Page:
By Vanessa H. Larson

The Washington Post

“In the Fade”

105 minutes

R for strong language and scenes of violence, self-harm and drug use

In German with subtitles

Turkish-German director Fatih Akin’s gripping “In the Fade” feels urgently relevant to the present moment. Set in contemporary Hamburg, Germany, it’s the story of a woman whose husband and 6-year-old son are killed in a bombing. But here, the tired screen stereotypes about terrorism are reversed, with immigrants of Muslim background as the senseless crime’s innocent victims, and the far-right movement its perpetrators.

Katja (Diane Kruger of “Inglourious Basterds”), a German, is a chain-smoking, tattooed free spirit married to Nuri (Numan Acar of Showtime’s “Homeland”), a former drug dealer of Kurdish heritage who went straight, becoming a tax adviser and translator for the local Turkish community to provide a stable life for his family.

Just minutes into the film, Katja returns from visiting her sister to find police barricades around the scene of a horrific explosion at her husband’s office: She learns that the bodies of Nuri and their son, Rocco, are so mangled that they can’t be identified without a DNA test. Detectives immediately suspect that Nuri’s past criminal dealings must have led to his murder, but Katja senses it’s the work of neo-Nazis. Overwhelmed by grief, and dipping into drug use to ease her pain, she struggles to get investigators to take her seriously.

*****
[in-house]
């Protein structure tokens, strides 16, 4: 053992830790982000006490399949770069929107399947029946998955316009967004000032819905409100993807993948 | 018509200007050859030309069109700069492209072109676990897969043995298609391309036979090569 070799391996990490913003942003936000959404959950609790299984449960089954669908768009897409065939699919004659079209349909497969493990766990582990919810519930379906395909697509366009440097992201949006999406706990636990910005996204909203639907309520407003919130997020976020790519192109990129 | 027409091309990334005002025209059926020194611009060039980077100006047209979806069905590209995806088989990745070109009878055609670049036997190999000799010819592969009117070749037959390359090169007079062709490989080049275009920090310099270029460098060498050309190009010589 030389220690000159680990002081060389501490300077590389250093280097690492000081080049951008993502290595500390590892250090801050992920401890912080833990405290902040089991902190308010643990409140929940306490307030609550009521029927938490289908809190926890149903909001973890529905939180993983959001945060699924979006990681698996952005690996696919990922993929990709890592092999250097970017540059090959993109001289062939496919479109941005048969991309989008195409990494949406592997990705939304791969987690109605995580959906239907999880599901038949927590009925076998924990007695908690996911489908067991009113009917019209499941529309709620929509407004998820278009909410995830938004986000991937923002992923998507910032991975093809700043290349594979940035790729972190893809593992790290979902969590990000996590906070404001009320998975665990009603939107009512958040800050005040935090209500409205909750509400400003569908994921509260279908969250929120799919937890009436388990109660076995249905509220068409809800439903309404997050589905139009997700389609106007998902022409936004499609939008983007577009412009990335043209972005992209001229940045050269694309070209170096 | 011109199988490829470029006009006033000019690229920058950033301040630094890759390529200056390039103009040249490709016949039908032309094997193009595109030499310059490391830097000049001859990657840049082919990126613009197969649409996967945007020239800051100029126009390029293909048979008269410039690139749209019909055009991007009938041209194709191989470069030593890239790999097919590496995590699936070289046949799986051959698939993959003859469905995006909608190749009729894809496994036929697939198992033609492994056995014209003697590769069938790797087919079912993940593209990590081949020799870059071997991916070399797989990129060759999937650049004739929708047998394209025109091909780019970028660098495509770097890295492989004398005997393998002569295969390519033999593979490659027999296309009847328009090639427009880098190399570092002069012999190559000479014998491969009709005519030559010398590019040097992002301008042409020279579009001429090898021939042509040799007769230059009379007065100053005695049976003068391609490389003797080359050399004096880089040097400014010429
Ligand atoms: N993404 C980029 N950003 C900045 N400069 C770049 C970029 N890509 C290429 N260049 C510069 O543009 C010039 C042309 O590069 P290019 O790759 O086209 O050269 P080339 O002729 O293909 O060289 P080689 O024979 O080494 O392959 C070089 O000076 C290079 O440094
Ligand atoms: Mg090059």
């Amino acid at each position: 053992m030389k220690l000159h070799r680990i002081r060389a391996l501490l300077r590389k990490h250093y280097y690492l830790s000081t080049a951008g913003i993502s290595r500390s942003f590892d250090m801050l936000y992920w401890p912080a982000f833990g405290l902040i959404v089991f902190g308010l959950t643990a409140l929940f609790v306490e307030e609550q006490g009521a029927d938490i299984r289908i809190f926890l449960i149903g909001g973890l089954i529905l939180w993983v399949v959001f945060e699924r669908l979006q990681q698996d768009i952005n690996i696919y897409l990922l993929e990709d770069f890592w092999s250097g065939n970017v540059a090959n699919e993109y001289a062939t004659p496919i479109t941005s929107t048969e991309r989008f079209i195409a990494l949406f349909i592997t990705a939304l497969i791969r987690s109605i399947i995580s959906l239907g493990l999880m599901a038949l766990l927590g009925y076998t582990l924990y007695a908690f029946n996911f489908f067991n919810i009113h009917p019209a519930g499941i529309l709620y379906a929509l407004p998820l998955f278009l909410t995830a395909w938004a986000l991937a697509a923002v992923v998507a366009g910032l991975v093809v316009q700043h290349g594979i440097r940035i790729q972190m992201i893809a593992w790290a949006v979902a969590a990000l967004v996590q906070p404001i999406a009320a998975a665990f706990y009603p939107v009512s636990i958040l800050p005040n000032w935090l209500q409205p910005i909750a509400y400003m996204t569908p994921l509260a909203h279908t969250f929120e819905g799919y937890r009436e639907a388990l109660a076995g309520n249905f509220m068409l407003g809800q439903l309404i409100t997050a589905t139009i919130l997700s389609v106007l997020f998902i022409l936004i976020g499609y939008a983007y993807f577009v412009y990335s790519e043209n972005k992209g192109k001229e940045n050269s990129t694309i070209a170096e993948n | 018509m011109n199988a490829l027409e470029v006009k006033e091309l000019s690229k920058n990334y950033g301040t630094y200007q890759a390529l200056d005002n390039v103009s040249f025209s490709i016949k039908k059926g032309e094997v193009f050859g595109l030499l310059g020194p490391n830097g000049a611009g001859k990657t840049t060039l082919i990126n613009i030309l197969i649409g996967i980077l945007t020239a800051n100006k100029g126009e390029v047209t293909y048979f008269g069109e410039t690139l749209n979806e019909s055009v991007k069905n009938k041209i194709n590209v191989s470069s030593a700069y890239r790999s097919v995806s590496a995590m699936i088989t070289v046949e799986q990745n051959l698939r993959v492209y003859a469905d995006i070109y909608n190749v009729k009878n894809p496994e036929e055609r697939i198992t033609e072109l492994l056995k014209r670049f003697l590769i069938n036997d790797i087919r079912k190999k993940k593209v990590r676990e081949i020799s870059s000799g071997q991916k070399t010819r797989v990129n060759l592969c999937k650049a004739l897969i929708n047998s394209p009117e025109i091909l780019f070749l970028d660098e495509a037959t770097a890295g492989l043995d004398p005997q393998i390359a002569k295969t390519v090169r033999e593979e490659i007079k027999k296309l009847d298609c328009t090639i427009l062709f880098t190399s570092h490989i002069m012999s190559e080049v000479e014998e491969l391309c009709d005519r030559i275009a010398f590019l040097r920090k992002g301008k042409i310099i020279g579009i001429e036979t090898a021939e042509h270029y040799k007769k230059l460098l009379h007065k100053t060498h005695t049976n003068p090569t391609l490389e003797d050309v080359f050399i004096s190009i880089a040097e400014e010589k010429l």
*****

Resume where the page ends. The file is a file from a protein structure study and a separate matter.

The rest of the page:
The German-born Kruger — who acted exclusively in English- and French-language movies — won the best actress prize at Cannes last year for an outstanding performance in this demanding role (one in which she appears in virtually every scene). She convincingly conveys Katja’s anguish, fragility and fierce determination as a woman who has lost everything and becomes single-minded in a pursuit of justice that eventually turns to vengeance.

Katja’s increasing desperation and impulsivity are reminiscent of the female protagonist of “Head-On,” Akin’s 2004 breakout about culture clash in Germany. Here, the filmmaker again draws on his experience growing up in Hamburg as the son of Turkish immigrants. In the early 2000s, the National Socialist Underground, a right-wing terrorist group, murdered nine people of Turkish, Kurdish and Greek origin, along with a German policewoman; Akin’s brother knew one of those killed.

Originally titled “Aus dem Nichts,” a German idiom that’s roughly equivalent to “out of thin air,” the film takes its English title from a 2000 song by hard rock band Queens of the Stone Age; frontman Josh Homme composed the film’s score, whose discordant sounds add an edginess.

Although much about “In the Fade” is compelling, there’s a tonal imbalance to the three-act structure. The gritty early events are followed by a courtroom procedural that drags somewhat, with the film shifting into a devastating climax in the thriller-like third act.

The film’s largely nonspeaking villains are a greater weakness. The young neo-Nazi suspects are so underdeveloped as characters that they’re not even caricatures.

Akin’s mission, it would appear, is not to help us understand the distressing recent rise in xenophobia but its often overlooked victims and survivors. It’s a deeply unsettling film — delivering a message that can’t be ignored.